Bob Stacey leaving Metro Council for health reasons
Metro Councilor Bob Stacey, 71, will resign his seat Oct. 15 for health reasons. The elected regional council will choose his replacement.
According to the Sept. 15 announcement, shortly after being elected to the Metro Council in 2012, Stacey was diagnosed with meningioma, which causes tumors to grow in and around the skull. The disease was managed with limited impacts in his nine years on the council.
"Managing these tumors without surgery requires strong medications to reduce swelling," Stacey said in the announcement. "These affect my energy and ability to analyze and think clearly about complex subjects."
Stacey said he had no reason to think he had a poor long-term prognosis, the announcement said, emphasizing that the condition, and its treatment, primarily inhibited his ability to think clearly.
"I wish I could continue to serve my constituents and the public interest as a Metro councilor," Stacey said. "But I no longer have the capacity to do that job — and manage my health."
"Bob is a titan of Oregon's land conservation movement," said Metro Council President Lynn Peterson. "His service and vision are obvious in all corners of our state, and his wisdom and nearly 50 years of experience is going to be missed on the council."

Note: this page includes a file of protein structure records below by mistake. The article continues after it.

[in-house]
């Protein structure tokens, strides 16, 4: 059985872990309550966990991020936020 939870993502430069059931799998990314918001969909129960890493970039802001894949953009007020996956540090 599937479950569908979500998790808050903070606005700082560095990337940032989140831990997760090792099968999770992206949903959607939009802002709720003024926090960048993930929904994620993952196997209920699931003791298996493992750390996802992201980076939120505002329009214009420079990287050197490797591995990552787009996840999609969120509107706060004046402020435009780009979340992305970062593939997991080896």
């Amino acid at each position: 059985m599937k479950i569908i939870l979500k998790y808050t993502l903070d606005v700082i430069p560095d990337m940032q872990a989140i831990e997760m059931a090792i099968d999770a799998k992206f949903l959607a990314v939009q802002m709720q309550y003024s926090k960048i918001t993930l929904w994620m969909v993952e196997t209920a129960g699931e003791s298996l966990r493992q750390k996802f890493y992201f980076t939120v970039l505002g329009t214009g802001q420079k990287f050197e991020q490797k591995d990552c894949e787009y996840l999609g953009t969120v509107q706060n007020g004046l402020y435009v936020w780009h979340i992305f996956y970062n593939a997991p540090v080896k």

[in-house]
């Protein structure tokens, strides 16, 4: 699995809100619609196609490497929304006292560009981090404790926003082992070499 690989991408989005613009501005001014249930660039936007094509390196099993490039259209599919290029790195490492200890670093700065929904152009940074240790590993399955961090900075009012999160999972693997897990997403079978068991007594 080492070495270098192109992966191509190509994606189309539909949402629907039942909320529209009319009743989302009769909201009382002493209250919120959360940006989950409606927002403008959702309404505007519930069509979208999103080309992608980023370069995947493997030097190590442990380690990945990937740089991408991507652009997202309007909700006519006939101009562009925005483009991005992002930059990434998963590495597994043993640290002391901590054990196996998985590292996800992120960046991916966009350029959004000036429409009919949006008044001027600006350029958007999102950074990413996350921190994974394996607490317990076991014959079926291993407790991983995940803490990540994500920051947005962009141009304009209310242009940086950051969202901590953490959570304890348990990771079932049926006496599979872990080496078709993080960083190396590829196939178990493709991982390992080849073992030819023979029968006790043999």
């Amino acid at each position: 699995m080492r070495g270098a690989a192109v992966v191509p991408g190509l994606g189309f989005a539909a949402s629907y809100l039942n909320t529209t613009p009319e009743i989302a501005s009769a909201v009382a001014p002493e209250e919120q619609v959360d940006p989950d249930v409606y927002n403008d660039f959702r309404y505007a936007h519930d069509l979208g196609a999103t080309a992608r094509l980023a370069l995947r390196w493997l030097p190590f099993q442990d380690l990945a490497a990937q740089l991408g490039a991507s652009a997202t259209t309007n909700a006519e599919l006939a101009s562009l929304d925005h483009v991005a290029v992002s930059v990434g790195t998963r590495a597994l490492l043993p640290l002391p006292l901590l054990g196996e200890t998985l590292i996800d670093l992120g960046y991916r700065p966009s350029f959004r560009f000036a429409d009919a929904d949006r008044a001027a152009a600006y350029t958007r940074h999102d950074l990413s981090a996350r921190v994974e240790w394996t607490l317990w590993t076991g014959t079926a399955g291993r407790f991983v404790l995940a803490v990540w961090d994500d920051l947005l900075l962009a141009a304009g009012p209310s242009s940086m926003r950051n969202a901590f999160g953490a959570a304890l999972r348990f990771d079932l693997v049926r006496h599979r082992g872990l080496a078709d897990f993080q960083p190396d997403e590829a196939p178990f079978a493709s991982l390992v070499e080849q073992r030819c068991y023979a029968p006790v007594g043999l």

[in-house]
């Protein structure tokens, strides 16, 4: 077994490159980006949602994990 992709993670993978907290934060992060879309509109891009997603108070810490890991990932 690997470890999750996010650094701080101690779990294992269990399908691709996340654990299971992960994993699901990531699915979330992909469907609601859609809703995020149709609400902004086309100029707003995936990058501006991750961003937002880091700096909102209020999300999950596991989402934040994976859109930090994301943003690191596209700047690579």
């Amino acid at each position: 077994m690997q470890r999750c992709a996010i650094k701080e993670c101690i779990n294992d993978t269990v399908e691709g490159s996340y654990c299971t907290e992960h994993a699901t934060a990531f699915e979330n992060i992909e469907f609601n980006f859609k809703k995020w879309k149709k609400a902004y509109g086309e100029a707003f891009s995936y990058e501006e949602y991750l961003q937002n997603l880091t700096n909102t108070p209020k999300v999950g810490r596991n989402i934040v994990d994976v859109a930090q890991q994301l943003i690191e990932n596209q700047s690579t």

The announcement said that Stacey has a long history with Oregon land-use policies and Metro. He grew up in outer southeast Portland, attended Reed College for his undergraduate degree, and went to law school at the University of Oregon. He was an attorney for the 1000 Friends of Oregon land-use watchdog organization starting in 1975, famously battling the Rajneeshee cult's attempts to build a city in rural Wasco County, at one point even becoming a target for their poisoning of prominent Oregonians.
Stacey was later the director of the Portland Bureau of Planning, director of policy and planning for TriMet, chief of staff for Rep. Earl Blumenauer and executive director of 1000 Friends of Oregon. In 2010, he ran for Metro Council President, losing by 0.25% — 1,003 votes out of 397,033 cast — to Tom Hughes. In 2012, he won election to represent District 6, most of the southern half of the city of Portland, and he was most recently reelected in 2020.
"Bob is all of the things you hate in a competitor and love in a colleague," said Hughes, who served with Stacey on the Metro Council from 2013 to early 2019. "He is wicked smart, articulate, and passionate about finding ways of doing the right thing."
The city of Portland renamed a pedestrian bridge near the Southeast 12th Avenue and Clinton Street MAX station after Stacey in April 2021, noting his long-term commitment to land conservation and transportation planning.
The Metro Council has until Jan. 13 to appoint Stacey's successor.
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